The Children’s Home by Charles Lambert [book review]

 

Summary: Morgan Fletcher is a disfigured recluse living on an isolated country estate with only his housekeeper, Engel, as company.

One day, mysterious children begin to appear at the house. Where they come from and why they are coming is unknown.

Morgan and Engel take the children in and give them a home (as though this is the usual and expected thing to do when strange children appear at one’s door).

Morgan finds the children to be both a source of great happiness and of horror. As he gradually unravels the tangled threads of the children’s purpose and its connection to him, he comes to understand something about his own past and purpose in the world as well.

Thoughts: The Children’s Home is a brief, deceptively simple story featuring elements of surrealism, magical realism, mystery, and horror.

The tone and style suggest what the result might be of a collaborative effort between A. A. Milne and Stephen King, combining the quiet charm of the former with the abrupt violence and insidious unease of the latter.

The plot is vague, and much is left up to the imagination of the reader (i.e. not explained or made clear). I didn’t find the story very enjoyable or interesting, but I did find it worthy of some thought.

I would describe the arc of the story as unsatisfying, like glimpsing a form in mist. Many things are hinted at or suggested, but never made certain. The ending leaves the reader largely in the dark, still groping for explanations. It seems as though the characters discover or learn something, but the reader is never let in on the secret. This provokes the reader to wonder if she’s wasted her time, or if she simply missed something, or if she needs to think about the story differently.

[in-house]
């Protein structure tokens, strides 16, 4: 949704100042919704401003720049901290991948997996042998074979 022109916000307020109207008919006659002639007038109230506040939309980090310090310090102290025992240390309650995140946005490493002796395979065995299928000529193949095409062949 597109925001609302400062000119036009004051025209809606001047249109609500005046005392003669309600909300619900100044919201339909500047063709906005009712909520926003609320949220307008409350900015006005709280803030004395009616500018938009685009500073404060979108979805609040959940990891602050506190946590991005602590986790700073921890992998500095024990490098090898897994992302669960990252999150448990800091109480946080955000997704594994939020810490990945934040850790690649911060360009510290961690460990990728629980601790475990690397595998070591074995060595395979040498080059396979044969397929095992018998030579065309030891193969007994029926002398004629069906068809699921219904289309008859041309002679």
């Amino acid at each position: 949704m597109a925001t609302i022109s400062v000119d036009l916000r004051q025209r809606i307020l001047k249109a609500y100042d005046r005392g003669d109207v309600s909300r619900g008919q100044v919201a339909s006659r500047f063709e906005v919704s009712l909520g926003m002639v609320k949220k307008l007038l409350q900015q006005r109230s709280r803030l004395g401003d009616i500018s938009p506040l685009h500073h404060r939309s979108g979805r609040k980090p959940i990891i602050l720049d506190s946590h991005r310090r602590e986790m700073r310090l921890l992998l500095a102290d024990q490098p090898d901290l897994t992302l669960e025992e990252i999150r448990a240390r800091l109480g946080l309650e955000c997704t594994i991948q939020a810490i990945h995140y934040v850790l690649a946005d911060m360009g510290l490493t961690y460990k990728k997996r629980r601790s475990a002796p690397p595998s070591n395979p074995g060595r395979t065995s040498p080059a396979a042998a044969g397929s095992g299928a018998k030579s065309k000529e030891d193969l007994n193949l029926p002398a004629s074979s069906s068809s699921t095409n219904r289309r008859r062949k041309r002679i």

The book never truly becomes anything, which may be the main source of frustration. Rather like someone trying to write a story based on a vague dream, and having filled in the gaps in the background and setting, and peopled it with a cast of characters, still finds it to be little more than an idiosyncratic curiosity – a creation with no point or significance outside itself. Which some might argue is a definition of art.

Conclusion: I would recommend this curious novella only if one’s tastes run to the odd and vague, and the presence of creepy children in a story is viewed as an unqualified asset.

Book Details:

  • Title: The Children’s Home
  • Author: Charles Lambert
  • Date published: January 5, 2016
  • Publisher: Scribner
  • Length: 224 pages
  • Format: Hardcover
  • My source: Public library

 

Zika: The Emerging Epidemic by Donald G. McNeil Jr. [Book Review]

Zika: The Emerging Epidemic tells the story of the mosquito-borne virus from its emergence in Africa to the current health crisis in the South and CenImage result for zika book mcneiltral Americas. It is a compact, fast-paced, journalistic book, and it does an excellent job of covering multiple facets of its subject both thoroughly and concisely. The average reader will  find it interesting and readable.

I enjoyed how the author weaved his experiences as a journalist covering Zika (the back copy says he covers “plagues and pestilences for the New York Times“) into the story of the virus’ emergence, the discovery of the link between the virus and brain damage in fetuses, and the reactions of the public, governments, and health agencies of different countries. The relation of his phone and email conversations with various contacts in the scientific and public health communities gave the story a dramatic element, which it hardly needed but which helped lend momentum to the narrative.

I would recommend this book to anyone who wants to learn more about Zika virus, or who is interested in viruses and the natural history of disease.

Book details:

  • Title: Zika: The emerging epidemic
  • Author: Donald G. McNeil, Jr.
  • Date published: June 28, 2016
  • Publisher: W. W. Norton & Company
  • Format: Paperback, 208 pages
  • My Source: Public Library

January Craft and Reading Update

My creative effort this month has taken the form of a crocheted cat doll made from a pattern I found in the adorable book “Amineko” by “Nekoyama.” My amineko did not turn out exactly like the pictures in the book, but I think it’s not bad for my first crochet project in something like 10 years, and definitely my first actually following a pattern.

I think if I made another one it would be better, because apparently crocheting, like most things, requires time and effort and practice in order for there to be improvement. With my “Jack-of-all-trades, master of none” personality, however, I will probably move on and try my hand at something else.